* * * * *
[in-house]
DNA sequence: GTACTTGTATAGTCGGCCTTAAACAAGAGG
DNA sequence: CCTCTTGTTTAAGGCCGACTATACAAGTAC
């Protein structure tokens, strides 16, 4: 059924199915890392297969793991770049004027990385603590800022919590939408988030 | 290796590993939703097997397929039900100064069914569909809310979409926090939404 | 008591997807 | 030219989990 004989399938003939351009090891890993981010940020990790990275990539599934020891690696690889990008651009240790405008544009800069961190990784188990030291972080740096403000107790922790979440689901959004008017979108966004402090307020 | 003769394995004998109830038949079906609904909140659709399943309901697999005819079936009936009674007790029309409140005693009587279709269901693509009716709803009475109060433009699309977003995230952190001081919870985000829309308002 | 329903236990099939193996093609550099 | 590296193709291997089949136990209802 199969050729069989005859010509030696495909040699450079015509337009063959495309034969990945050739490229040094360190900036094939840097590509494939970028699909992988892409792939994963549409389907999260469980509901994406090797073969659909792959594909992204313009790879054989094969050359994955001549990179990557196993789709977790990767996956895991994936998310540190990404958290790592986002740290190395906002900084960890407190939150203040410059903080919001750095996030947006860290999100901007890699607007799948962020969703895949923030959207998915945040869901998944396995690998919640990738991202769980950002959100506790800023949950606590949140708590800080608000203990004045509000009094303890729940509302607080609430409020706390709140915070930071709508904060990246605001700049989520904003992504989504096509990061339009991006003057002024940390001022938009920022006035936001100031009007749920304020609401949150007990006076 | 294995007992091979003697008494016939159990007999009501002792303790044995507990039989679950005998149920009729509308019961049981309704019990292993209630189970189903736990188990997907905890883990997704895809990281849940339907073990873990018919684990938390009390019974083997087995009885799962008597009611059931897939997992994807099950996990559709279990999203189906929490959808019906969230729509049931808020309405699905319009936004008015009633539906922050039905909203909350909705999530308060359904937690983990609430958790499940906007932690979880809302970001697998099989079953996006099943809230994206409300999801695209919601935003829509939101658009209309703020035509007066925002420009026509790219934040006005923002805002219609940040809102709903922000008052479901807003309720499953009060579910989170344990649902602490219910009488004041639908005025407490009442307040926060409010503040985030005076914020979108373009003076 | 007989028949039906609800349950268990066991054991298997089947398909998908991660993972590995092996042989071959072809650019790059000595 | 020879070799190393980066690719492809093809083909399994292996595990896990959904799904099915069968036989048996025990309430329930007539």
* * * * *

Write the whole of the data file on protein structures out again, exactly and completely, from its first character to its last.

[in-house]
DNA sequence: GTACTTGTATAGTCGGCCTTAAACAAGAGG
DNA sequence: CCTCTTGTTTAAGGCCGACTATACAAGTAC
């Protein structure tokens, strides 16, 4: 059924199915890392297969793991770049004027990385603590800022919590939408988030 | 290796590993939703097997397929039900100064069914569909809310979409926090939404 | 008591997807 | 030219989990 004989399938003939351009090891890993981010940020990790990275990539599934020891690696690889990008651009240790405008544009800069961190990784188990030291972080740096403000107790922790979440689901959004008017979108966004402090307020 | 003769394995004998109830038949079906609904909140659709399943309901697999005819079936009936009674007790029309409140005693009587279709269901693509009716709803009475109060433009699309977003995230952190001081919870985000829309308002 | 329903236990099939193996093609550099 | 590296193709291997089949136990209802 199969050729069989005859010509030696495909040699450079015509337009063959495309034969990945050739490229040094360190900036094939840097590509494939970028699909992988892409792939994963549409389907999260469980509901994406090797073969659909792959594909992204313009790879054989094969050359994955001549990179990557196993789709977790990767996956895991994936998310540190990404958290790592986002740290190395906002900084960890407190939150203040410059903080919001750095996030947006860290999100901007890699607007799948962020969703895949923030959207998915945040869901998944396995690998919640990738991202769980950002959100506790800023949950606590949140708590800080608000203990004045509000009094303890729940509302607080609430409020706390709140915070930071709508904060990246605001700049989520904003992504989504096509990061339009991006003057002024940390001022938009920022006035936001100031009007749920304020609401949150007990006076 | 294995007992091979003697008494016939159990007999009501002792303790044995507990039989679950005998149920009729509308019961049981309704019990292993209630189970189903736990188990997907905890883990997704895809990281849940339907073990873990018919684990938390009390019974083997087995009885799962008597009611059931897939997992994807099950996990559709279990999203189906929490959808019906969230729509049931808020309405699905319009936004008015009633539906922050039905909203909350909705999530308060359904937690983990609430958790499940906007932690979880809302970001697998099989079953996006099943809230994206409300999801695209919601935003829509939101658009209309703020035509007066925002420009026509790219934040006005923002805002219609940040809102709903922000008052479901807003309720499953009060579910989170344990649902602490219910009488004041639908005025407490009442307040926060409010503040985030005076914020979108373009003076 | 007989028949039906609800349950268990066991054991298997089947398909998908991660993972590995092996042989071959072809650019790059000595 | 020879070799190393980066690719492809093809083909399994292996595990896990959904799904099915069968036989048996025990309430329930007539």